Yakama War History Project Seeks Descendants Of U.S. Army Combatants
In the mid-19th century, Emily Washines' ancestors in the Yakama tribe fought the U.S. Army for four years in what became known as the Yakama—or Yakima—Indian War. She said few people in the Pacific Northwest today know much if anything about the bloody conflict.
So Washines produced a short video about the beginning of that war, partly narrated in the Yakama language with English subtitles. And now she is looking for descendants of the U.S. Army combatants to talk to for a follow up.
"My overall goal is to have people think of the power of historic enemies standing side by side and asking others to never forget our history in this Northwest,” Washines said.
Washines said she has already located three descendants from the U.S. government side just by asking around. The first of those contacts was surprisingly also digging into the old history and published a book last year about the final campaign in the war.
"Now we're email pen pals," Washines said of her relationship with author Steve Plucker of Prescott, Washington. Plucker identified himself as the great-grandson of Private Charles Plucker who fought in the Yakama War.
Plucker's book is, "The 1858 Yakama War...Fort Simcoe's Story of the 9th U.S. Army Infantry and their Western Prong Attack Campaign."
"How to approach that (war) topic is a little bit tricky,” Washines said. “With each person it has been a little bit different.”
Washines is particularly interested in connecting with descendants of Major Granville Haller. Haller commanded a company of about 84 infantrymen who marched from Fort Dalles, Oregon, to the first engagement of the Yakama War on October 5, 1855.
Haller was outnumbered when he encountered Chief Kamiakin of the Yakamas who led about 300 warriors. Kamiakin routed Haller in the Battle of Toppenish Creek or Haller's Defeat.
Haller later commanded Union forces in the Civil War and afterwards returned to the Northwest to become a successful businessman. History books describe him now as a noted Indian fighter. Haller was buried in Seattle's Lake View Cemetery in 1897. Haller Lake in north Seattle is named after his son.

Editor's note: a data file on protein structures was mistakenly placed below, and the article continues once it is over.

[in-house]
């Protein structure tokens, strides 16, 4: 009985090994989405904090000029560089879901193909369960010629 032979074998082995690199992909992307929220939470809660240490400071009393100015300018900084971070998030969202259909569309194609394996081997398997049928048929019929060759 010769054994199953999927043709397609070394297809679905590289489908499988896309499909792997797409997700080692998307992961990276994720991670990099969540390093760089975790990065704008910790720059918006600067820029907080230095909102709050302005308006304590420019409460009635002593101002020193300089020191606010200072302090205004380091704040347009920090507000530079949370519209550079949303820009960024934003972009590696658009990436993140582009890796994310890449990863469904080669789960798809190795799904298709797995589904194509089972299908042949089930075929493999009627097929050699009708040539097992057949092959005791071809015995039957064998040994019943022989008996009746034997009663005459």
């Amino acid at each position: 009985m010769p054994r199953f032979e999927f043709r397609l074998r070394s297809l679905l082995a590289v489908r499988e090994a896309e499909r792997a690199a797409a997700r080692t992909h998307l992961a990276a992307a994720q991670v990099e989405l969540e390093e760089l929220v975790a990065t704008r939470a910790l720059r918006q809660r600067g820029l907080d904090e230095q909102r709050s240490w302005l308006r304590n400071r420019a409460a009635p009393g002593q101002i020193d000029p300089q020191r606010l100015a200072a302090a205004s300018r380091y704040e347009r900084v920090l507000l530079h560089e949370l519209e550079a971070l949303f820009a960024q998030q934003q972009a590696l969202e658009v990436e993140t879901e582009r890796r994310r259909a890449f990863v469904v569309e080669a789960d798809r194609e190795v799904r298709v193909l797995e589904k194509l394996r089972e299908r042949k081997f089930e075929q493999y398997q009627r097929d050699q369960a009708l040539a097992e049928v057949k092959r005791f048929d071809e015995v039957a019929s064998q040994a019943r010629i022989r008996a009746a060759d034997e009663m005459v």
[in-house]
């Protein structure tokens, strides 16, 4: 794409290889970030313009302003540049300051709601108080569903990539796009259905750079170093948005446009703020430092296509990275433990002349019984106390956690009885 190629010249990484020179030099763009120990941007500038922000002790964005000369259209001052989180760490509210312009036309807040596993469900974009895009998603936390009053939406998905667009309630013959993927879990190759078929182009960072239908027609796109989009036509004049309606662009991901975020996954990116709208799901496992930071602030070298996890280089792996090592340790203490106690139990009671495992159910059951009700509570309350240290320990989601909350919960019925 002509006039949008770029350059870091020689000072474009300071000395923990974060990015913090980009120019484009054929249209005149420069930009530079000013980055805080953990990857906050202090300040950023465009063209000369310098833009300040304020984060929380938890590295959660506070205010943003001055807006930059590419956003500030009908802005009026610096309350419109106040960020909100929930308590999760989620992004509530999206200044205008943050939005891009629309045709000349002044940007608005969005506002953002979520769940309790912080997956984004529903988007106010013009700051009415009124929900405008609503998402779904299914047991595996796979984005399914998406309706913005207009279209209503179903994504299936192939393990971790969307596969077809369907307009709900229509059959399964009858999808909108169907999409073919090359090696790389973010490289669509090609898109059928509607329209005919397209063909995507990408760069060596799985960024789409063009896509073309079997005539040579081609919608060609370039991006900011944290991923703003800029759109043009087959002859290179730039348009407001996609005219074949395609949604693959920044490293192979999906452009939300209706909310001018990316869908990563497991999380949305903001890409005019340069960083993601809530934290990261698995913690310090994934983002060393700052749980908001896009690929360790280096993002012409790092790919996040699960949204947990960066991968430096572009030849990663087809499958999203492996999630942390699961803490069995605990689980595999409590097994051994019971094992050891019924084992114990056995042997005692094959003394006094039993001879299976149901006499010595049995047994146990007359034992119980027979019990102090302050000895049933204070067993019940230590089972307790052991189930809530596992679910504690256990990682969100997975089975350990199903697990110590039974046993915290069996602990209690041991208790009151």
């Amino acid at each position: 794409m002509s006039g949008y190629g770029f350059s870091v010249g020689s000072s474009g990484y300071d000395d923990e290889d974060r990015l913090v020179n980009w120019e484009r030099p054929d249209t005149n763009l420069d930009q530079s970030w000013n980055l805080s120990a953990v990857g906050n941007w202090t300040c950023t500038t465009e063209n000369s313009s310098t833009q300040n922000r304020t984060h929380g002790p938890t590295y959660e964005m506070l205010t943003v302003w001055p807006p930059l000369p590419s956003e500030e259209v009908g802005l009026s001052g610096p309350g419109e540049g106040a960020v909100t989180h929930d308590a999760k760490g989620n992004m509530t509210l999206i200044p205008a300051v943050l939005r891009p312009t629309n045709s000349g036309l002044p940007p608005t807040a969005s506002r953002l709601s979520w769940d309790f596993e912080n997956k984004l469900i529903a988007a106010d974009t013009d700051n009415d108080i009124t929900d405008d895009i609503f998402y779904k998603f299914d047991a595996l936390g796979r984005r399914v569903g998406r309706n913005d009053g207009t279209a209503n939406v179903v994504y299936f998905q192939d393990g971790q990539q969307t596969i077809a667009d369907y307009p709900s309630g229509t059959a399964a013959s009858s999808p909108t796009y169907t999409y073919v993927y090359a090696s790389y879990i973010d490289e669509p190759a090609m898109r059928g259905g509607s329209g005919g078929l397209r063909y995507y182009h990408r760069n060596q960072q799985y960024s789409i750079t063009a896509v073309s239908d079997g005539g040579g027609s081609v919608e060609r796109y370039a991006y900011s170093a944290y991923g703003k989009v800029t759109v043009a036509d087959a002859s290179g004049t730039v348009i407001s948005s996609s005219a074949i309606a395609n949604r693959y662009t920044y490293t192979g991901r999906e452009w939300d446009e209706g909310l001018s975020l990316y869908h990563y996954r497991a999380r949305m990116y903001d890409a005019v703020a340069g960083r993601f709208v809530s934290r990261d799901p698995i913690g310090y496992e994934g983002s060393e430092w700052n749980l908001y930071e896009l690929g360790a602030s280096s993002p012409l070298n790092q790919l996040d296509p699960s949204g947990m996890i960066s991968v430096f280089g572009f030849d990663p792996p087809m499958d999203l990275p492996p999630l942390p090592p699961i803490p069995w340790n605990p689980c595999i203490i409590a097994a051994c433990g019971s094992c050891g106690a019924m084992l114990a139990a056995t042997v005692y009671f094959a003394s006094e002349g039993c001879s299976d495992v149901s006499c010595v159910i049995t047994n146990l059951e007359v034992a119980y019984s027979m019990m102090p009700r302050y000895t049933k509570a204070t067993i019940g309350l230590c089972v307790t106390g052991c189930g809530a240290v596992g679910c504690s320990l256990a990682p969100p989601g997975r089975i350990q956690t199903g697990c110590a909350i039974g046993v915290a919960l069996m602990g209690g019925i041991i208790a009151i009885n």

"If the descendants are willing to be on film or even just have people show us conversing on film, I think that would be a very powerful message to send for people of the Northwest learning about this history," Washines said. "We can revisit our past and we can share about our past. We can know that we will never forget this history and we can extract meaning from it as well."
The Yakama Indian War lasted from 1855 to 1858. Its roots resemble many of the other conflicts between Native Americans, settlers and the U.S. Army in the 19th century American West. Central Washington tribes signed a treaty with the U.S. government—the Treaty of 1855—and then rose up when unruly prospectors and farmers trespassed on reserved lands.
The Yakama War spilled over into Western Washington and Oregon at times as well.
An artist development grant from The Evergreen State College funded Washines' video titled, "Yakama War, Ayat (Woman)." Another outcome of her historical research was a desire to highlight that Yakama women fought in the war as well.
Earlier this year, Washines founded a business in Toppenish to connect language, culture and history called Native Friends. The short Yakama War video is for sale on the Native Friends website.
Free screenings of Washines' video's followed by poetry readings from her upcoming book “Yakama Ayat" will take place on the hour from 11am-4pm on August 12-13 at the native-owned Eighth Generation store and gallery, located in the atrium above the Gum Wall in Seattle's Pike Place Market.
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